Markerassisted Selection

Genetic recombination is a result of crossing-over between homologous chromosomes, and from the independent assortment of maternal and paternal chromosomes during meiosis. One cannot make predictions a priori where crossing-over will occur and what the genotype of the resulting progeny will be. Only by making crosses and developing segregating populations can linkage maps be constructed, and predictions made about the transmission and inheritance of genes. Marker-assisted selection (MAS) is a method in which DNA markers are associated with a specific trait or QTL. Markers are generated by crossing genetically and phenotypi-cally dissimilar parents, evaluating the progeny of a segregating population from that mating, and associating a polymorphic marker with the trait. To be useful, the marker must be in close physical proximity to the gene of interest and, ideally, the marker will bracket the gene. Selection efficiency is increased because the DNA from each individual of the population can be assayed for the marker. Based on the presence or absence of the marker, the individual is either included or excluded from the gene pool. MAS allows culling of genetic material at a much earlier stage and linkage drag is minimized because a clearer relationship between genotype and phenotype is established, thereby increasing efficiency by lowering the number of plants required in each filial population. MAS is especially useful in backcross breeding in which single genes or QTLs are introgressed into elite germplasm that lack the trait of interest (Bernacchi et al., 1998; Tanksley and Nelson, 1996).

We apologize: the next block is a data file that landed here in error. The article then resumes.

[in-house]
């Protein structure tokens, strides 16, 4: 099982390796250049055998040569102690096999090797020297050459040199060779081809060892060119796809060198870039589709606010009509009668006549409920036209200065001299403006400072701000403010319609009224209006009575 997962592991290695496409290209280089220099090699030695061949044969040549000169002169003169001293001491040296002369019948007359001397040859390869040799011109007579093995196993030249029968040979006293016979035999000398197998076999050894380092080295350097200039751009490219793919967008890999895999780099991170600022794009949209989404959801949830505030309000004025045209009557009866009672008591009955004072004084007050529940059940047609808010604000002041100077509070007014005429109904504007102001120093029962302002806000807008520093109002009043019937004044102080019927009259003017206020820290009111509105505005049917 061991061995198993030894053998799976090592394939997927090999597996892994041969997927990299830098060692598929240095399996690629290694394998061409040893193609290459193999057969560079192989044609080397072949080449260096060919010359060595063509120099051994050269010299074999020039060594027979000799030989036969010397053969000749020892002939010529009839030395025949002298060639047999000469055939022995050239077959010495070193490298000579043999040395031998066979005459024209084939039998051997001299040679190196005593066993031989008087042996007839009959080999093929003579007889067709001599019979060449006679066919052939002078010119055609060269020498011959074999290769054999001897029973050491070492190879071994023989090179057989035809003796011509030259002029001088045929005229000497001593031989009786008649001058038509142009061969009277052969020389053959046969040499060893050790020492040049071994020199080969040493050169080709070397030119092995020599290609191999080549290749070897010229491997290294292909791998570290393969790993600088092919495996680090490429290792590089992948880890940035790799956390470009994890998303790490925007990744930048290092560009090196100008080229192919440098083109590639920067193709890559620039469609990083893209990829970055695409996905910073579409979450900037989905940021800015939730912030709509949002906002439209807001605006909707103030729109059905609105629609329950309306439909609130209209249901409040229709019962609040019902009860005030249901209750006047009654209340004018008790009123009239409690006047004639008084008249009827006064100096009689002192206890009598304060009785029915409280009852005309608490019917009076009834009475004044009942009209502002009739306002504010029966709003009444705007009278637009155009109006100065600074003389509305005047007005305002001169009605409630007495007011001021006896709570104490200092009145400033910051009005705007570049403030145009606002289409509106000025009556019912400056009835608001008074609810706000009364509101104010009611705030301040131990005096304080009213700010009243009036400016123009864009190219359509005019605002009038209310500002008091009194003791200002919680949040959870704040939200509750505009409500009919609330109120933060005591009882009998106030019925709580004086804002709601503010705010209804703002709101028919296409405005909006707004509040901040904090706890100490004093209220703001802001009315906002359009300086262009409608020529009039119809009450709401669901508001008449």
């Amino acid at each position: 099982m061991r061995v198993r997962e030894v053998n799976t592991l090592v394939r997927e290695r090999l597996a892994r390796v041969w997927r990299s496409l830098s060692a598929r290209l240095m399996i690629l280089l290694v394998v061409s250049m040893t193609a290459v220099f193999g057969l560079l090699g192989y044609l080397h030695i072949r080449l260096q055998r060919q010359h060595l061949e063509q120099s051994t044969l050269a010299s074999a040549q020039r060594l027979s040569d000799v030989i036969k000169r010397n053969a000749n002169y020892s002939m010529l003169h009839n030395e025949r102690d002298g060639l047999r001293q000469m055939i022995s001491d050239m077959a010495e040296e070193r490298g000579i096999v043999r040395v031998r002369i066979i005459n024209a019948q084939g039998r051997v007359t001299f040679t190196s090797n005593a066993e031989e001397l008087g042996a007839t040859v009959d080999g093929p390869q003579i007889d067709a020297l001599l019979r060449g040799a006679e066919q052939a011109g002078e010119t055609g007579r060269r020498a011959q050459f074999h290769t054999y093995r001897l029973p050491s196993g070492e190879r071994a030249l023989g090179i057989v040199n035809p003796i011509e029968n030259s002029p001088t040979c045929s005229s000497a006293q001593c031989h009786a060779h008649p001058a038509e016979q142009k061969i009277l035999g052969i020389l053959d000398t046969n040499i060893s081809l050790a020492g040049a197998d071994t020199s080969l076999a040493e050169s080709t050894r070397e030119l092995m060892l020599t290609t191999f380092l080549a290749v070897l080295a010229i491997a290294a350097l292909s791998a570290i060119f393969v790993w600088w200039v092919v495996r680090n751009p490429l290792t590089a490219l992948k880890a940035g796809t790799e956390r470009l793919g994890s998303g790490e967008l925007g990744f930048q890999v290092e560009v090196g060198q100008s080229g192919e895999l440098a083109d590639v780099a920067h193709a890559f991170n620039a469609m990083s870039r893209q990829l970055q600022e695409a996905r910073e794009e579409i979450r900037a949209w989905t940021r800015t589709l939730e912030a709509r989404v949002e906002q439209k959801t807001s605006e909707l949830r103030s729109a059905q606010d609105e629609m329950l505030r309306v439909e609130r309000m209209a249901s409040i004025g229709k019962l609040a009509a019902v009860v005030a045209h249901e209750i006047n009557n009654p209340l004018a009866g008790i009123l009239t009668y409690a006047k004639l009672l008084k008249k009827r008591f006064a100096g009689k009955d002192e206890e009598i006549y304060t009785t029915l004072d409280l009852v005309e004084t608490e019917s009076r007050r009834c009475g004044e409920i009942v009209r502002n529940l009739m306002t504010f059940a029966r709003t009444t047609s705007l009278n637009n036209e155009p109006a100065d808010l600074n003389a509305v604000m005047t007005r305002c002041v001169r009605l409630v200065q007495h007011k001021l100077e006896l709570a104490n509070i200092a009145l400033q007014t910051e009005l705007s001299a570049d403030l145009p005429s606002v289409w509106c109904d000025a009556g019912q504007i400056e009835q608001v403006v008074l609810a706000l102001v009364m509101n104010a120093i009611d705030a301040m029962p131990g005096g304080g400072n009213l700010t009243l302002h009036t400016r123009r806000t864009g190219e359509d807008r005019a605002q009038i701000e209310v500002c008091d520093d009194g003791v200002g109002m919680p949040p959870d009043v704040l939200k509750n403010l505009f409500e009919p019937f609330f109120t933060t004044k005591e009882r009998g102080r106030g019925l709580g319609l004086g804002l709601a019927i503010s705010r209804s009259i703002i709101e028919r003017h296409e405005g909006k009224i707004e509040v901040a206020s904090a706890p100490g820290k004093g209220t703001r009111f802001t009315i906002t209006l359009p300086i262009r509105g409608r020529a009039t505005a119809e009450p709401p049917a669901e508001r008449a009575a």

A distinct advantage of both conventional plant breeding and marker-assisted selection is that metabolic pathways, enzyme structures, or catalytic mechanisms do not need to be well defined (Schmidt-Dannert et al., 2000). It has been a long-held presumption, with no supporting evidence, that increasing the nutrient content might lower crop yield (Ruel and Bouis, 1998). It should be feasible to alter phytochemi-cal or nutrient content without altering yield, because phytochemicals make up a very small percentage of a plant's dry weight (<0.1%) (DellaPenna, 1999). Most species show two- to three-fold differences of phytochemicals and antioxidants (Ruel and Bouis, 1998; Prior et al., 1998; USDA source of phytochemicals, 1998), yet no significant yield differences have been reported. Further, vitamin and micronutrient concentration can be increased severalfold without detriment to human health, with the notable exception of the toxic heavy metals Zn, Cu, and Ni (DellaPenna, 1999). Because of the expense involved with breeding for phytochem-

icals, more scientifically based data are needed which clearly define the relationship between phytochemicals and human health.

0 0

Post a comment